Venezuela, or “Little Venice,” was named nearly 500 years ago when Spanish explorers discovered an Indian village built on stilts over Lake Maracaibo. The village reminded them of Venice, Italy, where the streets are canals, and soon the name was applied to the whole country.

Venezuela is a land of many waters. Rivers run through all parts of the country. El Salto Angel, the largest waterfall in the world, is located in Venezuela.

Caracas is the capital and largest city in Venezuela. It is located near Mt. Avila.

On this page are pictures some friends in Venezuela have drawn of a teleferico (cable car). The teleferico travels from Caracas up the mountain and back down to the city on the shore. An even longer teleferico travels eight miles up the snow-covered Andes Mountains in the western part of the country.

Venezuela includes over seventy islands, the largest being Margarita. Beds of pearl oysters lie off the coast of Margarita, which may have been why Spanish pirates used this island for a port.

Children in Venezuela begin school when they are five years old, and in many schools students wear uniforms. Vacations come often during the year for holiday celebrations, as well as a two-month summer vacation.

One of the holidays that they celebrate in February is called the Carnaval. During this celebration no one escapes the water fights that are part of the festivities. Parades, dancing in the streets, selection of a Carnaval queen, and many other activities fill this week of holiday.

People of many different nationalities live in Venezuela, but they all join together each year on July 5 to celebrate the independence of their country.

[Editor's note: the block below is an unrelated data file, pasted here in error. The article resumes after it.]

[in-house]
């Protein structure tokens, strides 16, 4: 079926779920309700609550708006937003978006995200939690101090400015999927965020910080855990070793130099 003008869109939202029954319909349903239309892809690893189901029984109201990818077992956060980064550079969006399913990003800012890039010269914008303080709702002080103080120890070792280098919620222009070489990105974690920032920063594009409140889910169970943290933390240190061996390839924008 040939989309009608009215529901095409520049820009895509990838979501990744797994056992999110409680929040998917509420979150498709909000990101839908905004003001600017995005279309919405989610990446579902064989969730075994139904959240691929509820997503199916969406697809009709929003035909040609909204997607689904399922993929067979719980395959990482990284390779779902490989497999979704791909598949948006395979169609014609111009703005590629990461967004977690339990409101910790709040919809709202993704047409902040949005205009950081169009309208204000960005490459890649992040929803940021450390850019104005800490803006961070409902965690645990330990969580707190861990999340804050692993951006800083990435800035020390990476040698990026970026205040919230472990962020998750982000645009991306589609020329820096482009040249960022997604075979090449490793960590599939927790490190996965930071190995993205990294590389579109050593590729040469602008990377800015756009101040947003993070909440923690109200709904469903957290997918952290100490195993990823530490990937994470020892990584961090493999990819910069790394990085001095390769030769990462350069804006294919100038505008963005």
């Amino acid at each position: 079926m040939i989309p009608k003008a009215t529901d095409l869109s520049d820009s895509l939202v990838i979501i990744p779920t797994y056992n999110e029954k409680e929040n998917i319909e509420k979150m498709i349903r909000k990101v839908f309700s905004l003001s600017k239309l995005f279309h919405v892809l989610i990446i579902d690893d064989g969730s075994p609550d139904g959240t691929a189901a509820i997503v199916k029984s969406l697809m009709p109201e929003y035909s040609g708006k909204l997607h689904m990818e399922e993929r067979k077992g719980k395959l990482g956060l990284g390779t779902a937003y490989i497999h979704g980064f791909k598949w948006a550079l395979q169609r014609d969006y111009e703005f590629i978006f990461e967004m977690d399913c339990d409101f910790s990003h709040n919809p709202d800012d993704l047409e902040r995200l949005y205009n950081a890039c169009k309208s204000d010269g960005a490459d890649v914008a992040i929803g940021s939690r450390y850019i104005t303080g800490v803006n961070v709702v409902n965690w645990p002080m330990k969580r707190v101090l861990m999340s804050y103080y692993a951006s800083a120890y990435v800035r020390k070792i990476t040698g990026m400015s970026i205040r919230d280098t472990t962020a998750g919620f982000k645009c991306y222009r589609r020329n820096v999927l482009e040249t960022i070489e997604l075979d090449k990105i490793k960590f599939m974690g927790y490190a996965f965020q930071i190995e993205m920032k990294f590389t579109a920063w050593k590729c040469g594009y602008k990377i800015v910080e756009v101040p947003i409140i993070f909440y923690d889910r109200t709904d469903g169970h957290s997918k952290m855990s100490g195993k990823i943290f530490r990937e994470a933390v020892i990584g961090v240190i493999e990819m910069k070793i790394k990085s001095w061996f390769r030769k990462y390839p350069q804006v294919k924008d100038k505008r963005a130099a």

Beautiful flowers grow throughout Venezuela and are an important part of all holidays. Statues of Simon Bolívar, a national hero (see “Prince Bolívar” in the Friend, Oct. 1971) stand in nearly every city, and on these special days they are decorated with wreaths of flowers.

Baseball and soccer are favorite games of children in Venezuela, who also enjoy playing La Loca or El Escondido, which is Hide-and-Seek in English. Although English is taught in the schools, most lessons and conversations are in Spanish.

A favorite food in Venezuela is the arepa. Arepas look like fat pancakes made from white corn flour. When both sides have been browned on a flat grill, they are sliced open and the dough is scraped out. Butter or meat and cheese are put in the hot arepas and they are ready to eat. Another common food in Venezuela is casabe. It is eaten with soup, as bread or crackers might be, but is made from a white root that grows in warm climates.

In 1966 when Marion G. Romney dedicated this country for missionary work, elders from the Central American Mission took the gospel to Venezuela. It now has a mission of its own with many branches.

Pictures of some of our friends in Venezuela and drawings they have sent are included in this magazine.